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September 1999

Management: Ethics

The Value of Disclosure

Ethicist Rushworth Kidder says the jewelry industry can handle its gemstone disclosure issues by following simple ethical standards

A day after sitting through a spirited two-hour debate on gemstone disclosure at the Gemological Institute of America's International Gemological Symposium in June in San Diego, CA, Rushworth Kidder told conference attendees the jewelry industry would receive high marks for its deliberative process where disclosure is concerned. "You had strong disagreements with no animosity and that's a good thing," he said.

Kidder cited another hallmark of ethical behavior: as an industry, jewelers are endeavoring to create standards of full disclosure before the government imposes them by law. For example, prominent industry members grappled throughout the symposium with how to tell consumers about new diamond technology such as Lazare Kaplan International's GE POL process, which changes the color of some diamonds (see pp. 23-24 and 130-131 of this issue for related stories).

The ethicist said many laws today are devised to regulate ethical decisions once thought to be unenforceable. But ethical behavior eroded, so the law stepped in. If the jewelry industry can demonstrate it will "do the right thing" within its associations and by individual actions, there will be no need to create additional laws to regulate new gem disclosures, he said.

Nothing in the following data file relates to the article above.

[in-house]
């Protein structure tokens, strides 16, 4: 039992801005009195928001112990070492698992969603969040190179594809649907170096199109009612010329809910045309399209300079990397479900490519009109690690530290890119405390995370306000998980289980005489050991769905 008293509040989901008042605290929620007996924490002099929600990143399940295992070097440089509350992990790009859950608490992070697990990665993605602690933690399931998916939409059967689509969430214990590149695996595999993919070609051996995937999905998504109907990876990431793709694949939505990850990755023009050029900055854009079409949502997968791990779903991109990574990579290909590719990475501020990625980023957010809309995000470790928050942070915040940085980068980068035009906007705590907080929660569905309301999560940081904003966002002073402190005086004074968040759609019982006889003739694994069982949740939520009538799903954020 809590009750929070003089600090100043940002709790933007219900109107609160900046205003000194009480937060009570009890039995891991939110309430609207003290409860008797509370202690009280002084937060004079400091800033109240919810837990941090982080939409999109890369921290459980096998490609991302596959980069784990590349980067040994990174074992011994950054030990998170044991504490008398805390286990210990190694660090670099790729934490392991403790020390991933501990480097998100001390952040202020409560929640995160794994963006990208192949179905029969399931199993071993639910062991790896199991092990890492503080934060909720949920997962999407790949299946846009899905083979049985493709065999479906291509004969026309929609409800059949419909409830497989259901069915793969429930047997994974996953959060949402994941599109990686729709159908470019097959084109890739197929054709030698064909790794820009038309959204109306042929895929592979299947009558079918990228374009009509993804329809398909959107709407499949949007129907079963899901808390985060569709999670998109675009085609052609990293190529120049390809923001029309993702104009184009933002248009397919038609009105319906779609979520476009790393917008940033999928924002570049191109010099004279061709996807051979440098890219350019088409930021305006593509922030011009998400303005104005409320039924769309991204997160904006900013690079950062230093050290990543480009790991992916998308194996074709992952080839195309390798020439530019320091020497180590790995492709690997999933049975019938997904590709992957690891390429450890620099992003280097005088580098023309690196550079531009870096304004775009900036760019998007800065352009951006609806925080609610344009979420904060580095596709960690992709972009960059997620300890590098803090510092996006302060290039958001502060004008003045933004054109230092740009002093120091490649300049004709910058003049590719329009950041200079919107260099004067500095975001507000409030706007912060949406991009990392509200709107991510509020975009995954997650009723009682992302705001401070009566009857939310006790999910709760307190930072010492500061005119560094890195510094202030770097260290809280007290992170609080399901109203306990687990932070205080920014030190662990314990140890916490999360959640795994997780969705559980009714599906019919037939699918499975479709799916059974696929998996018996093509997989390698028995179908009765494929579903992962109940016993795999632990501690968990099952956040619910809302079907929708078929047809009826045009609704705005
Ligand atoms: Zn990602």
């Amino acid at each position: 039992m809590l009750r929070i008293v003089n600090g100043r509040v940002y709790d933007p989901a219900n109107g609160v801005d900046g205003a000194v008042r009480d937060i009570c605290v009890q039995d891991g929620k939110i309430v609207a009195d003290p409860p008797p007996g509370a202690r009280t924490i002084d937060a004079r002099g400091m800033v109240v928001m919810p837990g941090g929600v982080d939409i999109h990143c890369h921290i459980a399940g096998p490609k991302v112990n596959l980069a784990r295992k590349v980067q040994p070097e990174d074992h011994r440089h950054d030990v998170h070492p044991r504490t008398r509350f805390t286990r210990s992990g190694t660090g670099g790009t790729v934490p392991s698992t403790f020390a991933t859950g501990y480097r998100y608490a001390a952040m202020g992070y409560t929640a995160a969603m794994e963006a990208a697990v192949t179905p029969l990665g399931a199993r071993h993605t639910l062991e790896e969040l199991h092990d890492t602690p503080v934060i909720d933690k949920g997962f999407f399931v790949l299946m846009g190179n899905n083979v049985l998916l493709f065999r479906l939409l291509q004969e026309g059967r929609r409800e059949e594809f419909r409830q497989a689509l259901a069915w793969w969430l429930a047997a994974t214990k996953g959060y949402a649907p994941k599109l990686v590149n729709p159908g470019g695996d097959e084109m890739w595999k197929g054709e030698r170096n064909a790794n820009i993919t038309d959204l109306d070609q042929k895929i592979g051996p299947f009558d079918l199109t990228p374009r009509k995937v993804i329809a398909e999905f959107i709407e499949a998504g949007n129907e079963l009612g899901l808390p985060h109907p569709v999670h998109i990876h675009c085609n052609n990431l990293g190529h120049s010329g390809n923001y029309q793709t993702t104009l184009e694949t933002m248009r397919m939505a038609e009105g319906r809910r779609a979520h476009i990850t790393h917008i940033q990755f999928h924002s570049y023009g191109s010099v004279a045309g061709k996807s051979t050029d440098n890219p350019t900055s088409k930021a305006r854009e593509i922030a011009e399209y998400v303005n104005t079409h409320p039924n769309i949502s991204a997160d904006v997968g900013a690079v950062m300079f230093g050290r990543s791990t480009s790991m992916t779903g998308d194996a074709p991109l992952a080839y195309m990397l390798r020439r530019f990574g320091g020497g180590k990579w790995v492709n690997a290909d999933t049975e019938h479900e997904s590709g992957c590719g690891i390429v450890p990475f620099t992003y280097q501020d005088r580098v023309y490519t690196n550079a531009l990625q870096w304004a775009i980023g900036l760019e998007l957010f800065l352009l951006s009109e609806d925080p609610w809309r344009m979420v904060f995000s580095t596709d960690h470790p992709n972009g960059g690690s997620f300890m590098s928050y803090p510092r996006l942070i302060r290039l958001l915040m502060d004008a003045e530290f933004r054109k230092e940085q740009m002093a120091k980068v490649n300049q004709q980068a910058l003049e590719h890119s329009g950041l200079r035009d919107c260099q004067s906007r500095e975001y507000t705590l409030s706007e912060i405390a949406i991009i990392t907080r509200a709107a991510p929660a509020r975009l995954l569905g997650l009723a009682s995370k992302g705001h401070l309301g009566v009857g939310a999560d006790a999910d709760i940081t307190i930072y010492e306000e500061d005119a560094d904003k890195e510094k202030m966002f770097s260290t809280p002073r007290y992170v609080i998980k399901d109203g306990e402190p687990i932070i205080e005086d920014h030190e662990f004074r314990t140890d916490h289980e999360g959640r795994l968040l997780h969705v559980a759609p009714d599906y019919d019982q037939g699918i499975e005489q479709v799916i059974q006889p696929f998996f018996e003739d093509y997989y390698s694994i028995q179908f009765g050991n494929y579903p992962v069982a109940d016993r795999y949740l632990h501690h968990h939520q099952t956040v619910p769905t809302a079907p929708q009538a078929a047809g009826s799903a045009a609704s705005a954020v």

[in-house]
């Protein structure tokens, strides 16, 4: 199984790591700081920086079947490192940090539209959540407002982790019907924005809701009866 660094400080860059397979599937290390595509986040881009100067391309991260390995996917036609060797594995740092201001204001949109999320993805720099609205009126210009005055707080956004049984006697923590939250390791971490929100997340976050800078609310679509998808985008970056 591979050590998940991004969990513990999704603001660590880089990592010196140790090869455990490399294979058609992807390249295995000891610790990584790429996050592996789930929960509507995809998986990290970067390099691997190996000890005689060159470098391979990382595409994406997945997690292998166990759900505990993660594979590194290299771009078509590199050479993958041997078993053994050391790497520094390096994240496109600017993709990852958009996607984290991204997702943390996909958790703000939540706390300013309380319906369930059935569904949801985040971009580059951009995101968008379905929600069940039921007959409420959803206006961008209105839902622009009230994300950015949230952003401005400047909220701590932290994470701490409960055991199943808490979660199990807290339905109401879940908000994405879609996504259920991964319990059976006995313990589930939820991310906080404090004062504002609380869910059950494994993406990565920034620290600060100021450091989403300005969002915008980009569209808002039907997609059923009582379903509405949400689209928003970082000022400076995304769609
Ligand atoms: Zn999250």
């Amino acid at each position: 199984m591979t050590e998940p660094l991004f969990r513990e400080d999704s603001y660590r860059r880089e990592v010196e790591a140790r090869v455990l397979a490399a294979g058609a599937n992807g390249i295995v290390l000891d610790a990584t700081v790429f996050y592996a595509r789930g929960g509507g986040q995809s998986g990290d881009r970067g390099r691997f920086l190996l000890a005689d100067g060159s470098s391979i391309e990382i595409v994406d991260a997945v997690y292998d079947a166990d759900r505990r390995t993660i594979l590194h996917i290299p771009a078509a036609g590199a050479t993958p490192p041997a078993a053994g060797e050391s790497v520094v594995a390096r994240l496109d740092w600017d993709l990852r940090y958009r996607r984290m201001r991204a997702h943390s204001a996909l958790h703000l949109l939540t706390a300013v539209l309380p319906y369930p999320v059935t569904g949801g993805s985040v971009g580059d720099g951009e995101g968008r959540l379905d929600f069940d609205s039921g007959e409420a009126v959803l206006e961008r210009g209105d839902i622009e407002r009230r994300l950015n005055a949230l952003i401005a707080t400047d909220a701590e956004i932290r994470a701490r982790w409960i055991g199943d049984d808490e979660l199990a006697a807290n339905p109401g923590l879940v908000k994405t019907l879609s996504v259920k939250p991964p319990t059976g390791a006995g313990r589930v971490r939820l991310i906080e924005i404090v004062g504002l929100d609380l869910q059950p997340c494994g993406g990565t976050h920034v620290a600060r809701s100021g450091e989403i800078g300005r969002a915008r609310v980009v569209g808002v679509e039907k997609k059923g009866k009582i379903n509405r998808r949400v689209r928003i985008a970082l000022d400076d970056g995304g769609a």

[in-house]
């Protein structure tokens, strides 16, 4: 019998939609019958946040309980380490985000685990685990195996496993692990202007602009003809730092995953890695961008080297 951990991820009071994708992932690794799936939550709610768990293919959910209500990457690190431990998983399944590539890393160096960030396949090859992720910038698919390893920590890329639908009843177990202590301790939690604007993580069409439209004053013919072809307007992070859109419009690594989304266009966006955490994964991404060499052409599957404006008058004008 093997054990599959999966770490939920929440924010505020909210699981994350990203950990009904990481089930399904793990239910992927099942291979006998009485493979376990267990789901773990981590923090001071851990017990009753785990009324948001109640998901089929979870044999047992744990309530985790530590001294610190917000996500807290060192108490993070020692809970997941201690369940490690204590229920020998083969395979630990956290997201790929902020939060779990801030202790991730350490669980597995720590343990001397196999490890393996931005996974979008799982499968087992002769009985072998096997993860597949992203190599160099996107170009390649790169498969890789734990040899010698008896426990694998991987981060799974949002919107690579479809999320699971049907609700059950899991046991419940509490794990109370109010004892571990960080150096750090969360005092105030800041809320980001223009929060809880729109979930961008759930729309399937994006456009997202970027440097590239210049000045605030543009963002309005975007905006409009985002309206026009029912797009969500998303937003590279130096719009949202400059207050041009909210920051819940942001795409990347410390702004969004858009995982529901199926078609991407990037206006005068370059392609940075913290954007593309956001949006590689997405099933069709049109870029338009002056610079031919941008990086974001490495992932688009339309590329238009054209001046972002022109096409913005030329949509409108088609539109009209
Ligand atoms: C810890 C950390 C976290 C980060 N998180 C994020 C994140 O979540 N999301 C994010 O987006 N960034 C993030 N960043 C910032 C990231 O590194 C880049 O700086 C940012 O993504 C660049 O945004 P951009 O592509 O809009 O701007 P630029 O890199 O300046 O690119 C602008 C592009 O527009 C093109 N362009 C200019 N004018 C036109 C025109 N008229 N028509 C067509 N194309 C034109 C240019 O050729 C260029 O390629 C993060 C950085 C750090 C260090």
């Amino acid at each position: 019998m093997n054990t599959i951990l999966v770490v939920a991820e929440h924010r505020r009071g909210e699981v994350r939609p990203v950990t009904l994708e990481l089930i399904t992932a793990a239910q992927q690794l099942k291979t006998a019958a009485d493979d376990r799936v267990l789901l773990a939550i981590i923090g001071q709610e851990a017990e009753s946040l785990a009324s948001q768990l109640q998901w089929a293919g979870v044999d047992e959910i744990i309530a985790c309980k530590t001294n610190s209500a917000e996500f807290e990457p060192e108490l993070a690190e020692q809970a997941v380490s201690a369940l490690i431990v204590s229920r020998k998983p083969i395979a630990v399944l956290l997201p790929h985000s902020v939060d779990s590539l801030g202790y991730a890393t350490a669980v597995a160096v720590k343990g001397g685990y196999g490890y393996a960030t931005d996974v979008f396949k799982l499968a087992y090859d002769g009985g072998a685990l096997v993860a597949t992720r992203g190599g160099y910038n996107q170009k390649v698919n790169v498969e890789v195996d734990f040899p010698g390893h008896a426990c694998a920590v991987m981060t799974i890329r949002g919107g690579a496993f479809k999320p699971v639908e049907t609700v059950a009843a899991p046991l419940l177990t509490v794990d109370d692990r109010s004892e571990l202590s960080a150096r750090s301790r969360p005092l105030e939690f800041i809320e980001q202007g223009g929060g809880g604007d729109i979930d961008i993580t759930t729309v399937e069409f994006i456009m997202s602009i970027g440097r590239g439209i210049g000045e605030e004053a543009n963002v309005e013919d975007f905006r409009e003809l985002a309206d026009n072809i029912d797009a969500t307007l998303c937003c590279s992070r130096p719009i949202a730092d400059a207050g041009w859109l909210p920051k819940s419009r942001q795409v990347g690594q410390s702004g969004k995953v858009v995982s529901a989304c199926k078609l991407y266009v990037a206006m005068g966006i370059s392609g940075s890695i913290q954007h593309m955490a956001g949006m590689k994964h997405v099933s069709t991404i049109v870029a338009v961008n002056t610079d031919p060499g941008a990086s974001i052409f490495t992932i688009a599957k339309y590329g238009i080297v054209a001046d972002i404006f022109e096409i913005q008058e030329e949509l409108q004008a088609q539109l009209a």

Kidder, who is the founder and president of the Institute for Global Ethics, advised the jewelry industry to look at the basic human values that guide ethical behavior. Honoring these values will naturally lead to the kind of disclosure that will benefit buyers as well as the general reputation of jewelers. These basic values include:

  • Honesty: Disclose because it's the truth.
  • Respect: Respect your customers and their need to know the facts about what they buy.
  • Responsibility: Stand behind what you sell.
  • Compassion and Fairness: Do unto others as you would have them do unto you.

Kidder spoke compellingly about the need for ethics in business today – from pragmatic and moral viewpoints. On the pragmatic side, he reminded symposium attendees that today it's either "disclose or be disclosed." And if the credibility of the jewelry industry disappears, there are a lot of other luxury products to buy.

He also pointed out that with the explosive growth in new technology, science is getting ahead of the law anyway. "As soon as we figure one thing out, another will come along." Rather than try to regulate everything, it pays to just apply ethical principles.

Morally, encouraging ethical behavior elevates the human race – or can lead to its destruction. He cited the nuclear accident at Chernobyl in Russia, where unauthorized fiddling with the reactor by experimenting engineers led to the disaster. "It's emblematic of the capacity of new technology to make one wrong decision cause a disaster," he said.

– by Peggy Jo Donahu

Copyright © 1999 by Bond Communications.


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